The United States has the opportunity to be a world leader in the production of renewable energy. As countries like China take the lead in the global clean energy race, it is imperative that the United States put in place incentives for clean energy that will allow us to lead this critical 21st century industry.
One way to promote renewable energy is through tax incentives that allow clean energy technologies to compete with fossil fuels that have been subsidized for decades. Another means of advancing renewable energy is through passage of a comprehensive bill addressing global warming pollution. For example, robust incentives for renewables have been included in numerous recent comprehensive clean energy and global warming bills like the American Clean Energy and Security Act, which passed the House of Representatives in 2009 but regrettably stalled in the Senate.
An additional approach to spur renewable energy is through passage of a federal Renewable Electricity Standard (RES), which would require that a certain percentage of the nation’s electricity come from clean sources of energy such as solar, wind, and geothermal. Over half of the fifty states and the District of Columbia have adopted their own state-level RES policies, and LCV is working with our state LCV partners to both strengthen those as well as enact new RES’s in states currently without them. According to the Union of Concerned Scientists, a federal RES that required the United States to produce 25% of its power from renewable energy sources by 2025 would save consumers $64.3 billion on energy bills, in addition to spurring job creation and helping to fight global warming.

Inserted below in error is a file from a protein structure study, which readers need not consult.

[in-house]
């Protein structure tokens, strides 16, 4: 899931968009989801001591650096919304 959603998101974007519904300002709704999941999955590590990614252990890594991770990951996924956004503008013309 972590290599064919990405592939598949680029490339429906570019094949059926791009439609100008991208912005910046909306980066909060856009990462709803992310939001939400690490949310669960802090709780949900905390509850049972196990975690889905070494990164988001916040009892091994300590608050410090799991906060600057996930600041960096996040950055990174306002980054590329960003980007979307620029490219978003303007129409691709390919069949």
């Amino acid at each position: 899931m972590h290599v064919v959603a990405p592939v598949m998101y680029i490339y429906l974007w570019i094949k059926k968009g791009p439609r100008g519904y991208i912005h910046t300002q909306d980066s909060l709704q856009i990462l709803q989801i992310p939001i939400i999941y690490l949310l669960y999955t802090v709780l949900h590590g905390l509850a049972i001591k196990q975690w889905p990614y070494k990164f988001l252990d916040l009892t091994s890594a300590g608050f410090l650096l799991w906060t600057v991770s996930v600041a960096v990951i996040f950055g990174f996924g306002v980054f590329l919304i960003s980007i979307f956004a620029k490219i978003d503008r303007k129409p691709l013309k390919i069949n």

Improving energy efficiency is the cheapest and fastest way to reduce global warming emissions. It's a simple concept: modernize buildings and appliances so that they use less energy, which reduces overall electricity demand as well as the need for additional power sources. Through new building designs and efforts to weatherize our homes, we can cut down on the energy needed for heating and cooling buildings. Similarly, home appliances have become more efficient as part of the ENERGY STAR program and through other efficiency standards.
The Energy Independence and Security Act, which Congress passed and was signed into law in 2007, included important provisions to increase energy efficiency. It included incentives and standards for efficiency in buildings and homes and contained light bulb efficiency standards that will reduce global warming pollution by 100 million metric tons per year by 2010.
Numerous bills have been introduced this Congress to further promote energy efficiency. LCV is working to ensure that robust incentives for efficiency are included in any energy package passed by Congress.